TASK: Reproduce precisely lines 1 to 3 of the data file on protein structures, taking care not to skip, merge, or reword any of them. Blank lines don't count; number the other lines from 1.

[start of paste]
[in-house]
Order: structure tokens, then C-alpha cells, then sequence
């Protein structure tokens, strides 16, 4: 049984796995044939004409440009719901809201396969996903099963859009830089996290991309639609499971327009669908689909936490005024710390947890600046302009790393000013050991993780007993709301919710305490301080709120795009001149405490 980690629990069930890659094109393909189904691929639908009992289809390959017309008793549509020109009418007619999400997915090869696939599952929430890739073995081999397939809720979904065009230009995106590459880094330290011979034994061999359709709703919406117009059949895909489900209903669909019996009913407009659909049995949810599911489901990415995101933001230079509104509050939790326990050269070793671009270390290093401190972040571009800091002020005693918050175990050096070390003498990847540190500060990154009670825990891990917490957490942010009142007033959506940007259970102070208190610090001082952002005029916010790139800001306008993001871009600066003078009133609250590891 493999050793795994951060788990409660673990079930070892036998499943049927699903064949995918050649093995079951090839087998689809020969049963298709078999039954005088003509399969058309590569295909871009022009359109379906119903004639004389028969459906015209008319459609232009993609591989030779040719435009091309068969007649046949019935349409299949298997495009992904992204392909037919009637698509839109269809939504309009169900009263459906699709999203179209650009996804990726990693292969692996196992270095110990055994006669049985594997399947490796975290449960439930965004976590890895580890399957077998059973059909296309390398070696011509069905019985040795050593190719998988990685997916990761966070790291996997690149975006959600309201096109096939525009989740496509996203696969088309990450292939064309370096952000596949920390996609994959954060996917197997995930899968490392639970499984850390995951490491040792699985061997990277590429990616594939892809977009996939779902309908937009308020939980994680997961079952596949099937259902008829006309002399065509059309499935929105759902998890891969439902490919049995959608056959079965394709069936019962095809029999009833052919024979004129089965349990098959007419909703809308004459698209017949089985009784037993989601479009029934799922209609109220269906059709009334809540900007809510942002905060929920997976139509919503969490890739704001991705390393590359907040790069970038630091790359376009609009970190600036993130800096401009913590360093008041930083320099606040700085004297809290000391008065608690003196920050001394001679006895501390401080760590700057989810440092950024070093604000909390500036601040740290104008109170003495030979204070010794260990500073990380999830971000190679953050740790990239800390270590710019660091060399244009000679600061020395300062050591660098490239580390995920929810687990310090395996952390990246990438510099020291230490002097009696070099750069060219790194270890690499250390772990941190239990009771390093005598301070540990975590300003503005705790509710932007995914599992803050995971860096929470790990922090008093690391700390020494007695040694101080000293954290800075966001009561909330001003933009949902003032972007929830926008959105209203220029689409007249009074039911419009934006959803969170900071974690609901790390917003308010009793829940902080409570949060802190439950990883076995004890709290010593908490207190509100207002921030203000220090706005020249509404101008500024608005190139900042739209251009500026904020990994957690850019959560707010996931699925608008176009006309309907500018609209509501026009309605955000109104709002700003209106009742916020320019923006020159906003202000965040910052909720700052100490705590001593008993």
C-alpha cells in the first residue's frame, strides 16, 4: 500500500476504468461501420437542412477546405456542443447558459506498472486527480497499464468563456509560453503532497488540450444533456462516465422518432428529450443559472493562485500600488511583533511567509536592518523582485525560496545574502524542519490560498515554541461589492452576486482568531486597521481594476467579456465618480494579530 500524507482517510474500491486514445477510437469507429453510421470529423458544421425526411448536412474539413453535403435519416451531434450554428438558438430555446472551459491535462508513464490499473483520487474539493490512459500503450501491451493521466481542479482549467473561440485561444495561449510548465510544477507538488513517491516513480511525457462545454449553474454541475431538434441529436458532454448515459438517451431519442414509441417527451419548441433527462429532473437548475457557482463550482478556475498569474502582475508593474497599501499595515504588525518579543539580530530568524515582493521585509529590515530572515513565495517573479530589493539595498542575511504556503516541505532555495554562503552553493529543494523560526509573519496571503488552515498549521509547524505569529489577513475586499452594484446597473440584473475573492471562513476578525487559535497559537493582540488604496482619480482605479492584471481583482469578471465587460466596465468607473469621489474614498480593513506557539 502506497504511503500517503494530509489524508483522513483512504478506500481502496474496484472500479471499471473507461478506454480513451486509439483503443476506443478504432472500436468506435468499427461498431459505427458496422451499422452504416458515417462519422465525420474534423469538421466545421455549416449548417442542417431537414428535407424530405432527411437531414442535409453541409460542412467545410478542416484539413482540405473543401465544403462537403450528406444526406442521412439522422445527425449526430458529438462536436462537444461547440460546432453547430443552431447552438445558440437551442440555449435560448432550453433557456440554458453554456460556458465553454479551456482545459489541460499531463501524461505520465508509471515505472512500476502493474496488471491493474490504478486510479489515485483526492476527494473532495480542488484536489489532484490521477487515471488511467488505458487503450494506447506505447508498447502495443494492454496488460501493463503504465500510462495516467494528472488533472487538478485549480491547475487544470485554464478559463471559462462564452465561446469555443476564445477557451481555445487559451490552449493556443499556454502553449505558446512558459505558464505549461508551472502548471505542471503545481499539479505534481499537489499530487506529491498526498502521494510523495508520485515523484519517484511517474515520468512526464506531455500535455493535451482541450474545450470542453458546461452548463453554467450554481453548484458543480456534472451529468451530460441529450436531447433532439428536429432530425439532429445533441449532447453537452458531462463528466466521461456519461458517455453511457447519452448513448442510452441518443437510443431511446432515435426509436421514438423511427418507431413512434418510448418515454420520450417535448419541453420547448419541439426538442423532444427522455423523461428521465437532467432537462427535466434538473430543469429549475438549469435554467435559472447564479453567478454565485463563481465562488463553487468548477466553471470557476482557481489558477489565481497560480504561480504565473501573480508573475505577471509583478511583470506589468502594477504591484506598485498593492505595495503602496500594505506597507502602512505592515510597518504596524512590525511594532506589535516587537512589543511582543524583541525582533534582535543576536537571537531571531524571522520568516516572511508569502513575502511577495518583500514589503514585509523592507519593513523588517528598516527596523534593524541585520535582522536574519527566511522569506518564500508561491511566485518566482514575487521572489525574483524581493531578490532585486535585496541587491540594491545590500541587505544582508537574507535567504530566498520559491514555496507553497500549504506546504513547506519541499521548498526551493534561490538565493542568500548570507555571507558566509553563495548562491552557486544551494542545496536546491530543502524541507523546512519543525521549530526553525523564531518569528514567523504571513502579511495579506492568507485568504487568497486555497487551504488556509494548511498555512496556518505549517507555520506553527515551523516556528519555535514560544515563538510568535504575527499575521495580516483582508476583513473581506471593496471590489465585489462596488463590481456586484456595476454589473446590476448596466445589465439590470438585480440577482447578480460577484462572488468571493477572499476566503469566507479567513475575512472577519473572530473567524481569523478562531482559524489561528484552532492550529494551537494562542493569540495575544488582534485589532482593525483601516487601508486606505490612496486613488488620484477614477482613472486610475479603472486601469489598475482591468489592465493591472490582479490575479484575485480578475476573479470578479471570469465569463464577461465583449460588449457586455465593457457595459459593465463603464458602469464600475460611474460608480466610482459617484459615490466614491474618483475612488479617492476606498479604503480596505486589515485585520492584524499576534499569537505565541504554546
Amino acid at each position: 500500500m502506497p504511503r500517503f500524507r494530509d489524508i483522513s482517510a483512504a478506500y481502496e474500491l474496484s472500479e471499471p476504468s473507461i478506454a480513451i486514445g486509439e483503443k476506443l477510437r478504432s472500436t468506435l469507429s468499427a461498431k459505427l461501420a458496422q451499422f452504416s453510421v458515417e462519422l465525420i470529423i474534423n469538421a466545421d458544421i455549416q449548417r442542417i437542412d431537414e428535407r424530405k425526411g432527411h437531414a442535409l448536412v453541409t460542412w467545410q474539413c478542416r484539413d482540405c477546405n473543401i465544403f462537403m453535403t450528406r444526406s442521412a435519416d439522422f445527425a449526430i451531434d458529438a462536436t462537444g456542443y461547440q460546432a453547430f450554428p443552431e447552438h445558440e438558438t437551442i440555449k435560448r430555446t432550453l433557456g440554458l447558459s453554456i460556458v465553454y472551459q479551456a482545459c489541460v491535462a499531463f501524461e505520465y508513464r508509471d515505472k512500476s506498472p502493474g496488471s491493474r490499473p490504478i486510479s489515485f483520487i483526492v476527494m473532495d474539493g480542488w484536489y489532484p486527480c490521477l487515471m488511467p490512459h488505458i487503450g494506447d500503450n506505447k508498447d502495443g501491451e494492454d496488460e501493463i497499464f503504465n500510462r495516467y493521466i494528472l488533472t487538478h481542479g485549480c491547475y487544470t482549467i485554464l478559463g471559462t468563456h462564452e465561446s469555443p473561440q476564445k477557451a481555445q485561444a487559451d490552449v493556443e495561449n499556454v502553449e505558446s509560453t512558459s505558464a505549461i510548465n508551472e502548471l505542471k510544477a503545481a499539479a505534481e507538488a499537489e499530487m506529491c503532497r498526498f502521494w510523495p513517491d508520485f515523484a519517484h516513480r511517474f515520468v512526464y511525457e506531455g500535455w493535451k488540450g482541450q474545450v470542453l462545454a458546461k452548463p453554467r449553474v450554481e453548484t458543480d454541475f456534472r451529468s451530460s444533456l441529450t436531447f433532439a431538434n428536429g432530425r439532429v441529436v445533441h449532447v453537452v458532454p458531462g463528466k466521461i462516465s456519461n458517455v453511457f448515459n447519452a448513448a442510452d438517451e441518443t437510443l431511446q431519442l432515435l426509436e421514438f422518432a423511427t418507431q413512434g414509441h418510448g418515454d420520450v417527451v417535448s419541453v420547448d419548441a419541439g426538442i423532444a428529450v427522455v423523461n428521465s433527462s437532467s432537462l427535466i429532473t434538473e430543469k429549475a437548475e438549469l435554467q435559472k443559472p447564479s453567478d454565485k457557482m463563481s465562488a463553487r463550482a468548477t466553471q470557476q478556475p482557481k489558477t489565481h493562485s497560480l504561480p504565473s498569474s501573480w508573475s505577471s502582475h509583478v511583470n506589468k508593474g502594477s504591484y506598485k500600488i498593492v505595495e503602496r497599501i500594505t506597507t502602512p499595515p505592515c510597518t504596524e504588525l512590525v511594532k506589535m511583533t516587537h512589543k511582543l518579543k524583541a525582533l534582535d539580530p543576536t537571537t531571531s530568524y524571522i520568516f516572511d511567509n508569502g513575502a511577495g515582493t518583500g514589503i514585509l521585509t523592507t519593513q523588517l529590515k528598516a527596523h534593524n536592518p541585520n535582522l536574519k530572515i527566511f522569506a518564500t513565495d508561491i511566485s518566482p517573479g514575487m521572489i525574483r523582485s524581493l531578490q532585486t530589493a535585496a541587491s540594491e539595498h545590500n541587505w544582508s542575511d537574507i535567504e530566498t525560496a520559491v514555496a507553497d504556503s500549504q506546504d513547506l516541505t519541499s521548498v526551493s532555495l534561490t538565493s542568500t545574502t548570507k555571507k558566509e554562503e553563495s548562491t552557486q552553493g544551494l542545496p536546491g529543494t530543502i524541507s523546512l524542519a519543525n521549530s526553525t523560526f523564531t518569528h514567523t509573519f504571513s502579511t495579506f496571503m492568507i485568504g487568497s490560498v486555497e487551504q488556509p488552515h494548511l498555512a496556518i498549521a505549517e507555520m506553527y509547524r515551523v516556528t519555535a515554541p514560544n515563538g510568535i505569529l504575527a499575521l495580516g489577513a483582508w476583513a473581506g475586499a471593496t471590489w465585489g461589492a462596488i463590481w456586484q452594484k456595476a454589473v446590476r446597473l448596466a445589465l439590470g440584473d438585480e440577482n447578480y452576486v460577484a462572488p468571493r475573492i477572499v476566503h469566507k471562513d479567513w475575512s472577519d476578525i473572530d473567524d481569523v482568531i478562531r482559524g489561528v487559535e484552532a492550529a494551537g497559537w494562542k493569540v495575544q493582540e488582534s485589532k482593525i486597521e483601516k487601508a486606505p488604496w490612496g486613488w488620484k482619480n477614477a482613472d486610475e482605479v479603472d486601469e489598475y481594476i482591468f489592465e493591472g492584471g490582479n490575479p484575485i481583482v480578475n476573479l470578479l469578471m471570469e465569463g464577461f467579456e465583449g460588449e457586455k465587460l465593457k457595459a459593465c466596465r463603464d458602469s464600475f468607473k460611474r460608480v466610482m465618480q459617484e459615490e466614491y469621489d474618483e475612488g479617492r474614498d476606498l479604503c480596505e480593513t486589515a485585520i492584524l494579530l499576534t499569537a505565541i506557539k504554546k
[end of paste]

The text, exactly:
[in-house]
Order: structure tokens, then C-alpha cells, then sequence
């Protein structure tokens, strides 16, 4: 049984796995044939004409440009719901809201396969996903099963859009830089996290991309639609499971327009669908689909936490005024710390947890600046302009790393000013050991993780007993709301919710305490301080709120795009001149405490 980690629990069930890659094109393909189904691929639908009992289809390959017309008793549509020109009418007619999400997915090869696939599952929430890739073995081999397939809720979904065009230009995106590459880094330290011979034994061999359709709703919406117009059949895909489900209903669909019996009913407009659909049995949810599911489901990415995101933001230079509104509050939790326990050269070793671009270390290093401190972040571009800091002020005693918050175990050096070390003498990847540190500060990154009670825990891990917490957490942010009142007033959506940007259970102070208190610090001082952002005029916010790139800001306008993001871009600066003078009133609250590891 493999050793795994951060788990409660673990079930070892036998499943049927699903064949995918050649093995079951090839087998689809020969049963298709078999039954005088003509399969058309590569295909871009022009359109379906119903004639004389028969459906015209008319459609232009993609591989030779040719435009091309068969007649046949019935349409299949298997495009992904992204392909037919009637698509839109269809939504309009169900009263459906699709999203179209650009996804990726990693292969692996196992270095110990055994006669049985594997399947490796975290449960439930965004976590890895580890399957077998059973059909296309390398070696011509069905019985040795050593190719998988990685997916990761966070790291996997690149975006959600309201096109096939525009989740496509996203696969088309990450292939064309370096952000596949920390996609994959954060996917197997995930899968490392639970499984850390995951490491040792699985061997990277590429990616594939892809977009996939779902309908937009308020939980994680997961079952596949099937259902008829006309002399065509059309499935929105759902998890891969439902490919049995959608056959079965394709069936019962095809029999009833052919024979004129089965349990098959007419909703809308004459698209017949089985009784037993989601479009029934799922209609109220269906059709009334809540900007809510942002905060929920997976139509919503969490890739704001991705390393590359907040790069970038630091790359376009609009970190600036993130800096401009913590360093008041930083320099606040700085004297809290000391008065608690003196920050001394001679006895501390401080760590700057989810440092950024070093604000909390500036601040740290104008109170003495030979204070010794260990500073990380999830971000190679953050740790990239800390270590710019660091060399244009000679600061020395300062050591660098490239580390995920929810687990310090395996952390990246990438510099020291230490002097009696070099750069060219790194270890690499250390772990941190239990009771390093005598301070540990975590300003503005705790509710932007995914599992803050995971860096929470790990922090008093690391700390020494007695040694101080000293954290800075966001009561909330001003933009949902003032972007929830926008959105209203220029689409007249009074039911419009934006959803969170900071974690609901790390917003308010009793829940902080409570949060802190439950990883076995004890709290010593908490207190509100207002921030203000220090706005020249509404101008500024608005190139900042739209251009500026904020990994957690850019959560707010996931699925608008176009006309309907500018609209509501026009309605955000109104709002700003209106009742916020320019923006020159906003202000965040910052909720700052100490705590001593008993």